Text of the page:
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Fusionists sweep statewide offices in Washington general election on November 3, 1896.

HistoryLink.org Essay 5564 : Printer-Friendly Format

On November 3, 1896, a coalition of "Silver Republicans," Democrats, and Populists unseat Republicans in the general election. John R. Rogers (1838-1901) is elected governor and James Hamilton Lewis (1863-1939) and William Carey Jones (1855-1927) are chosen as Representatives to Congress. Fusionists also take over the legislature that will elect the Silver Republican George Turner (1850-1932) from Spokane to a six-year term as U.S. Senator.

The Panic of 1893 hit Washington hard, especially farmers. Fusionists believed that an inflationary monetary policy that tied value of the dollar to silver rather than to gold would resolve the economic crisis. The Silver Republicans, the Democrats, and the Populists formed a coalition in Ellensburg and posed a slate of candidates. Democrat William Jennings Bryan (1860-1925) ran as the Fusionist candidate for president and he carried the state. Republican William McKinley (1843-1901) won the presidency, however.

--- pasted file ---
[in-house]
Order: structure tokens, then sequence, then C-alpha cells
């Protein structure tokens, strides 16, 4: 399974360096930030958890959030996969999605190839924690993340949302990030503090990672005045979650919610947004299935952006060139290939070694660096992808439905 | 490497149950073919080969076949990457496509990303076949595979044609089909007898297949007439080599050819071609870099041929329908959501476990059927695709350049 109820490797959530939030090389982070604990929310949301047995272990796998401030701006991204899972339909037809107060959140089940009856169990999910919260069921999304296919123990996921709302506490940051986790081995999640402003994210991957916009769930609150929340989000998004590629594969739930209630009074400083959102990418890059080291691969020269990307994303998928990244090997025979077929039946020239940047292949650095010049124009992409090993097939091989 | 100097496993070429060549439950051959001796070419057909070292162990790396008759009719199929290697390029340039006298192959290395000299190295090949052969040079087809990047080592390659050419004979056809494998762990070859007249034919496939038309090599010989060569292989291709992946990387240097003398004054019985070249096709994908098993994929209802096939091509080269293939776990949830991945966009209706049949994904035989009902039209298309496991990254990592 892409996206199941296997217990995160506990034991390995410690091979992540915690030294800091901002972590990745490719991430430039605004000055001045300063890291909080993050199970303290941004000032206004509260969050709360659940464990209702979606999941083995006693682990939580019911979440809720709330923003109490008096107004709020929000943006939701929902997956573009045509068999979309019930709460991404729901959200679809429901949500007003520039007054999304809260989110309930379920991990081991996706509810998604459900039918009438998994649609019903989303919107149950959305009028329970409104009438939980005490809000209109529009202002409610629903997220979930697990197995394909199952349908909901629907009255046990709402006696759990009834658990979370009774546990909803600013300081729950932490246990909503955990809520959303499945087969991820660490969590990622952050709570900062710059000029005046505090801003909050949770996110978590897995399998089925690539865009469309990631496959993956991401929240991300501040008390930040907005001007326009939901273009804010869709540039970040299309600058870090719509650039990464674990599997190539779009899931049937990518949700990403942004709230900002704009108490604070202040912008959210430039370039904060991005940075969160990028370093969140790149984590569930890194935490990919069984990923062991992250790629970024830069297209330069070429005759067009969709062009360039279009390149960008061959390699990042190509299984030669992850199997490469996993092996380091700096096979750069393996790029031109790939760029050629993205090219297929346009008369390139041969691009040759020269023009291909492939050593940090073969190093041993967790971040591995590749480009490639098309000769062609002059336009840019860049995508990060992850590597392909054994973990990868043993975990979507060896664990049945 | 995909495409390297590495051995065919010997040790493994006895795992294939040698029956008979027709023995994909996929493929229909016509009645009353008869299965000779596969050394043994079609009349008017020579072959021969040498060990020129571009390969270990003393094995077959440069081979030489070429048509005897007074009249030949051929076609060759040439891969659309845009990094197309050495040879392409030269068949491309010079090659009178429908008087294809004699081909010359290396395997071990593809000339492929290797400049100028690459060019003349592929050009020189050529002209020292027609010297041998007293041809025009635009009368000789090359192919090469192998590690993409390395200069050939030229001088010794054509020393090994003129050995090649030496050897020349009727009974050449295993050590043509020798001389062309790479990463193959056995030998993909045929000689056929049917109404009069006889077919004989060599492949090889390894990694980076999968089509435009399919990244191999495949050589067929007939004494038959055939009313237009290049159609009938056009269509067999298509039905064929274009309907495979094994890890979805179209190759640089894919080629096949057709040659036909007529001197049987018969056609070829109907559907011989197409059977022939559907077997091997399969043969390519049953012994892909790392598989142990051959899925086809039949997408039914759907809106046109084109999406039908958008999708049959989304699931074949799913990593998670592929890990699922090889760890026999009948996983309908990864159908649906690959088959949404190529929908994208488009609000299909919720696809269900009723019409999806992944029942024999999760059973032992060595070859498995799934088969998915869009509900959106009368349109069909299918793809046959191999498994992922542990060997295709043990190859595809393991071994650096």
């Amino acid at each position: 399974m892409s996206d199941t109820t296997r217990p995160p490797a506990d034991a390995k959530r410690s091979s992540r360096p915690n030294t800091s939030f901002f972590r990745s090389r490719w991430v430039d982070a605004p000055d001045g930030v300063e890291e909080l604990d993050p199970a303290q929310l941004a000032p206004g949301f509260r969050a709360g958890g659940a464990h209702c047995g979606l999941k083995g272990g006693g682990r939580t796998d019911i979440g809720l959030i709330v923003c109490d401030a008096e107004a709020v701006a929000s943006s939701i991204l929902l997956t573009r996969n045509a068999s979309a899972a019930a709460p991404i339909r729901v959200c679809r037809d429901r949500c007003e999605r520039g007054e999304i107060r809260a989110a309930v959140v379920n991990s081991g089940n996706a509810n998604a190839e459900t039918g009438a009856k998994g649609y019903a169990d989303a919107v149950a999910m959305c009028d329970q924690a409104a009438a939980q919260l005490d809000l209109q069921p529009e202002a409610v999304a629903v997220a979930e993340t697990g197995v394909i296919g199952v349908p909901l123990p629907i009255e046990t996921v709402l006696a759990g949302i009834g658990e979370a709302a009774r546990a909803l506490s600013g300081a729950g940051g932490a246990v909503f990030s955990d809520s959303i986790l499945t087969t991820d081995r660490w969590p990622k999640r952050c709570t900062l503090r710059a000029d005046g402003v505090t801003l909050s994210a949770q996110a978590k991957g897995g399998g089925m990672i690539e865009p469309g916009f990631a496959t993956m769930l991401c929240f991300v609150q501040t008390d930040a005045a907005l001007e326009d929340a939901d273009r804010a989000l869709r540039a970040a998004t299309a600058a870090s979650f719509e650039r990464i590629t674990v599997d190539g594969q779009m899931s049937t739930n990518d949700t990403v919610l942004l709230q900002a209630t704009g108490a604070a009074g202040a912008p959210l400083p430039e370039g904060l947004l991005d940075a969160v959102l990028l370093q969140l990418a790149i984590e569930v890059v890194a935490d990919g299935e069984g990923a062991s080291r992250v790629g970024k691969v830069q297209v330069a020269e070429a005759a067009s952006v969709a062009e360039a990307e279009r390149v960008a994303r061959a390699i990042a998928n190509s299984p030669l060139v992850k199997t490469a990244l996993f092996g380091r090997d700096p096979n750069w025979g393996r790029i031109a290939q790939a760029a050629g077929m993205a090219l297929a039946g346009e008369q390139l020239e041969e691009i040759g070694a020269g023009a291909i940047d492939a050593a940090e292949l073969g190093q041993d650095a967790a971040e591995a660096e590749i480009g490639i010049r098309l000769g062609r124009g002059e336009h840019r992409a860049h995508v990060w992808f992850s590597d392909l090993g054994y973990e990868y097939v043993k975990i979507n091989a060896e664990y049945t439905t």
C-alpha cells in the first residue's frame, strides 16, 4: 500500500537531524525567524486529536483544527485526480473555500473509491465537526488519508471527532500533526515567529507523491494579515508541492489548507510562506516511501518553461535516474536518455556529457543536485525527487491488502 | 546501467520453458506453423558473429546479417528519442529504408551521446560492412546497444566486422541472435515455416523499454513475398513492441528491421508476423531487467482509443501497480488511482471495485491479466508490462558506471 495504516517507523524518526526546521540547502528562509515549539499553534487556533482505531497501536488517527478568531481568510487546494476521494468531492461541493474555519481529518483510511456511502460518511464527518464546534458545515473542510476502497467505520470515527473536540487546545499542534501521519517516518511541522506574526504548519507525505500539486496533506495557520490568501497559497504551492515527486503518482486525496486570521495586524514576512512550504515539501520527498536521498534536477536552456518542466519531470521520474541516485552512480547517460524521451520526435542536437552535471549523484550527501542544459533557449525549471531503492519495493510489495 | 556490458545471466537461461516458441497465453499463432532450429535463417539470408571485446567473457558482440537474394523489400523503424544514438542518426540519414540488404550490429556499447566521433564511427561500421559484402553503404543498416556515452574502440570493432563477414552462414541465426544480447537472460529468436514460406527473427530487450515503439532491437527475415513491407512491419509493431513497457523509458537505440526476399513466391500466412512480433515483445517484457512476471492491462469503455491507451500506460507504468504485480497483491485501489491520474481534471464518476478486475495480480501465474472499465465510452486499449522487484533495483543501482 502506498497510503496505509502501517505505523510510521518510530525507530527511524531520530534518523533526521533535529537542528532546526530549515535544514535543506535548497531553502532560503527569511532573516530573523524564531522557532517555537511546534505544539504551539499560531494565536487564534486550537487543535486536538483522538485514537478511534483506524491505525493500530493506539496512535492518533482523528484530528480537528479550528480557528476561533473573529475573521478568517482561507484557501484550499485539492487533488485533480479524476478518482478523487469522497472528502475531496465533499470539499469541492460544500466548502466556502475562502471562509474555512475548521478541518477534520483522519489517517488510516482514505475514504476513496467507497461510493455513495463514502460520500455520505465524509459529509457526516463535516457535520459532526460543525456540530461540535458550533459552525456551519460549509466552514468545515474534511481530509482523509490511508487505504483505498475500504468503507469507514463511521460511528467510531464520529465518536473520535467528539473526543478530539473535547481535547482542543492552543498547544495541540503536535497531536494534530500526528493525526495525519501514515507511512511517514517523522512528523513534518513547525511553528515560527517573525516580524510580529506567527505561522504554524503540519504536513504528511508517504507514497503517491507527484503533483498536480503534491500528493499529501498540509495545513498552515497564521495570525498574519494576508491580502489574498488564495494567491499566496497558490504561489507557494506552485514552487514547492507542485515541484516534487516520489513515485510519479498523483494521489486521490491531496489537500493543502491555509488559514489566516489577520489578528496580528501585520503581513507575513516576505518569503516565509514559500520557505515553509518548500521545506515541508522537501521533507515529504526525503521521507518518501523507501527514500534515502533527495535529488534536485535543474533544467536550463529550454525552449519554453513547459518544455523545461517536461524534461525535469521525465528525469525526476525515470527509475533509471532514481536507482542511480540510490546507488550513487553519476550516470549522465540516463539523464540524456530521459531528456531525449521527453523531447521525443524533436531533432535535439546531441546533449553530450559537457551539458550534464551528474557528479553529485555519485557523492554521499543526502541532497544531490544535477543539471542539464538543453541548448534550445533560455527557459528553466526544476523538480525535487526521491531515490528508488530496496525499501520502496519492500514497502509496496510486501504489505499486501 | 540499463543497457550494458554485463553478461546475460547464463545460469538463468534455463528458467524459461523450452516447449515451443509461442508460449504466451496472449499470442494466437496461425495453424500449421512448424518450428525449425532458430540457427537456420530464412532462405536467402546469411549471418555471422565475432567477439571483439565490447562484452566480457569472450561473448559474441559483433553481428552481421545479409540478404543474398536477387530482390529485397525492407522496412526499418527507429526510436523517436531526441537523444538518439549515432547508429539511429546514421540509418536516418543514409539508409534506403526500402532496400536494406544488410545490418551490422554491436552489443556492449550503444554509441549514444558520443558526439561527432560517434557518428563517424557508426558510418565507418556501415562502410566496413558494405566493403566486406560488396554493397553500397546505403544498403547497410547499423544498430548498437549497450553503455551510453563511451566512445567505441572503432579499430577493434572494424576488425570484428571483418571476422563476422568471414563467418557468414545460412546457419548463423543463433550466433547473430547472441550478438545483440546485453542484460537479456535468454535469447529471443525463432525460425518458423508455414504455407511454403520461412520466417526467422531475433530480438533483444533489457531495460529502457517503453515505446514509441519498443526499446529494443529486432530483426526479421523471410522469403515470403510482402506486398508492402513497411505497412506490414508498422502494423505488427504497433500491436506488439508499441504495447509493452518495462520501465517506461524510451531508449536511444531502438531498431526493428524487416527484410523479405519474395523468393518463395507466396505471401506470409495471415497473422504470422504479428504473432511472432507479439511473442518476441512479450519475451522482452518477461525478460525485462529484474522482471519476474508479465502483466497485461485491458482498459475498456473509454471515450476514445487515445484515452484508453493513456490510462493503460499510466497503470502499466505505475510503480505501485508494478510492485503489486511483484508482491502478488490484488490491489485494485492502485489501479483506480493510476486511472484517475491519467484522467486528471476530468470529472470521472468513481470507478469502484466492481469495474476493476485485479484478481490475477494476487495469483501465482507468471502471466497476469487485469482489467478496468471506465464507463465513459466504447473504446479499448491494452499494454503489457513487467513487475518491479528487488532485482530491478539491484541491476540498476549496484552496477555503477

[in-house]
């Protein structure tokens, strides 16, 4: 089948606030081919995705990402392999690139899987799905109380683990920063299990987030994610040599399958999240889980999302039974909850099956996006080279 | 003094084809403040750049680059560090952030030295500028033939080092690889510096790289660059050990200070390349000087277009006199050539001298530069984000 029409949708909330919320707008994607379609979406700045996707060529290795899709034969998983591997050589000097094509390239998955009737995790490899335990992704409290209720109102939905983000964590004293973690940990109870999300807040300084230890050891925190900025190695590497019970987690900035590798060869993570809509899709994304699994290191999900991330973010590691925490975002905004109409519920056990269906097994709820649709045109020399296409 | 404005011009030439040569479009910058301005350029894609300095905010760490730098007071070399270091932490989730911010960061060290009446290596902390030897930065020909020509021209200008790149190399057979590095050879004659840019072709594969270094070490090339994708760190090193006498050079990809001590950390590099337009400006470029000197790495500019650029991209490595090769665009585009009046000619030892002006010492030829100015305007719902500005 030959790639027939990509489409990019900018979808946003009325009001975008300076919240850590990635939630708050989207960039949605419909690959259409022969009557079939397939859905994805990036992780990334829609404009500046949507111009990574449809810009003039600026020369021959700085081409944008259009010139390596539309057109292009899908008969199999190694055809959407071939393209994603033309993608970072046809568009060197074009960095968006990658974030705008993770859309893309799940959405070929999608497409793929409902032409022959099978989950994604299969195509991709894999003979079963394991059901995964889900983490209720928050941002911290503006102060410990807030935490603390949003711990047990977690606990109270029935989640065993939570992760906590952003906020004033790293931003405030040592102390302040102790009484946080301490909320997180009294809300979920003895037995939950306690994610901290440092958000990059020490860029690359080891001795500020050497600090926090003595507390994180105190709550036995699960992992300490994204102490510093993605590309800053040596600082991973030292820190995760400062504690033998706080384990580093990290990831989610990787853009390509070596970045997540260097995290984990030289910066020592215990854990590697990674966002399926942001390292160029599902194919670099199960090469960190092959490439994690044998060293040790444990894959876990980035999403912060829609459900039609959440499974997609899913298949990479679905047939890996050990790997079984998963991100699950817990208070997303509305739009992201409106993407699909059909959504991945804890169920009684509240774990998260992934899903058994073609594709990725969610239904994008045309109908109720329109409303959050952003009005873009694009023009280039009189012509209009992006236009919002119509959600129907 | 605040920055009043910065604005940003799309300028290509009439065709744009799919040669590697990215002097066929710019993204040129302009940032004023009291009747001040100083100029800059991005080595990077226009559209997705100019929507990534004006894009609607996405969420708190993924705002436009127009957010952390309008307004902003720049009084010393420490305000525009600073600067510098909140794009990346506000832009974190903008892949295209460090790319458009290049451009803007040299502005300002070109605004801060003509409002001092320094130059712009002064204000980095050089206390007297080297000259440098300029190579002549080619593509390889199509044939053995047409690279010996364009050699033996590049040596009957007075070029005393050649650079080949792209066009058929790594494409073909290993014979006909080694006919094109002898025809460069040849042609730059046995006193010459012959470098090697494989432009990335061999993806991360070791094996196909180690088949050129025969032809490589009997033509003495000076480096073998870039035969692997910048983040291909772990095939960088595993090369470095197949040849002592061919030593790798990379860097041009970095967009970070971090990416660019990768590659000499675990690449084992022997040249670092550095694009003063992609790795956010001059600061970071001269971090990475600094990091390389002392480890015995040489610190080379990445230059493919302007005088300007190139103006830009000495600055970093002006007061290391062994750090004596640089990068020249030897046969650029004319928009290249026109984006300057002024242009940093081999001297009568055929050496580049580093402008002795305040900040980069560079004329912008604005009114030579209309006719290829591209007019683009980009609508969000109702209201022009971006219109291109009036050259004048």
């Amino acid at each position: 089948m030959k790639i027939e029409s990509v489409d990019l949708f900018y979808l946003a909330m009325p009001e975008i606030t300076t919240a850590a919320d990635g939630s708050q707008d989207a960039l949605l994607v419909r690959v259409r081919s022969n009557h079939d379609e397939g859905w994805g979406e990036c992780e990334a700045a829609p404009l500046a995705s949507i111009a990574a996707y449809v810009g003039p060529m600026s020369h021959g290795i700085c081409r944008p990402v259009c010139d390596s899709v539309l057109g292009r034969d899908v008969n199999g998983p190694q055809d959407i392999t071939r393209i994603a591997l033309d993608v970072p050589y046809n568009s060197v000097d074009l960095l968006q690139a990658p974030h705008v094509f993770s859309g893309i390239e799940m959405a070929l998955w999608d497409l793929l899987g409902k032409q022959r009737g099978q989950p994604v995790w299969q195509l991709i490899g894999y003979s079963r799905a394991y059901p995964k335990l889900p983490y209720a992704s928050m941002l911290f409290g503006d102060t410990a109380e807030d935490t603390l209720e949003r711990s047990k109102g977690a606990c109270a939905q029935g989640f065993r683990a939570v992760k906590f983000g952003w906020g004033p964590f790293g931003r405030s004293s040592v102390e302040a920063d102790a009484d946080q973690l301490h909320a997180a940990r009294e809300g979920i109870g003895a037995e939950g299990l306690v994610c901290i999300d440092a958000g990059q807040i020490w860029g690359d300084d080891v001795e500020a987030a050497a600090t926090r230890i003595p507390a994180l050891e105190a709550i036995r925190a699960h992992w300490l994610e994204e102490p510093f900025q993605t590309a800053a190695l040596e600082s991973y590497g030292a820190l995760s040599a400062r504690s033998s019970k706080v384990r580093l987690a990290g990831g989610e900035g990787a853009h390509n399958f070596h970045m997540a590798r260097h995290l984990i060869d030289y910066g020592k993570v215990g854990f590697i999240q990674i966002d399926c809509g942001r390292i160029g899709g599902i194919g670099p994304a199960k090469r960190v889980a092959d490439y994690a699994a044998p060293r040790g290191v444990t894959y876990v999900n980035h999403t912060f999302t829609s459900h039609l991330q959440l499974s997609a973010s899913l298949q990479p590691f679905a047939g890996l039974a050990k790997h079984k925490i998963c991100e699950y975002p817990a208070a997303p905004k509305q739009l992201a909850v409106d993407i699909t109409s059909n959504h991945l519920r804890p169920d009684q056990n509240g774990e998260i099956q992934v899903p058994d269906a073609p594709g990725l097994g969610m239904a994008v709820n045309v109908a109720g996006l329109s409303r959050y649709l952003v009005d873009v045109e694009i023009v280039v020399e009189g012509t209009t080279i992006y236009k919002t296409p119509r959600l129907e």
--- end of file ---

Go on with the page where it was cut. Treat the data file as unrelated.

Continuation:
John Rogers was a leading Populist and had sponsored the "Barefoot Schoolboy Law," which paid school districts six dollars a year for every child in school. The Fusionist platform proposed free schoolbooks, reductions in railroad freight and passenger rates, a reduction in the salaries for elected officials, and woman suffrage.

Much of the basis for support of the Fusionists dissolved when the Klondike Gold Rush of 1897 brought prosperity back to the state. Republicans returned to take over the state House of Representatives in 1898.

The vote for electors for President were as follows:

  • Democrat - 51,557
  • Republican - 39,124

Sources:
Edgar I. Stewart, Washington: Northwest Frontier (New York: Lewis Historical Publishing Co., 1957), 178-179; "1896 Election Results," 1896 Presidential Election Website created by Rebecca Edwards and Sarah Defeo, a Vassar College website (www.iberia.vassar.edu/1896/ electionresults.html/statebystate); Biographical Directory of the United States Congress (http://bioguide.congress.gov/ biosearch/biosearch.asp).


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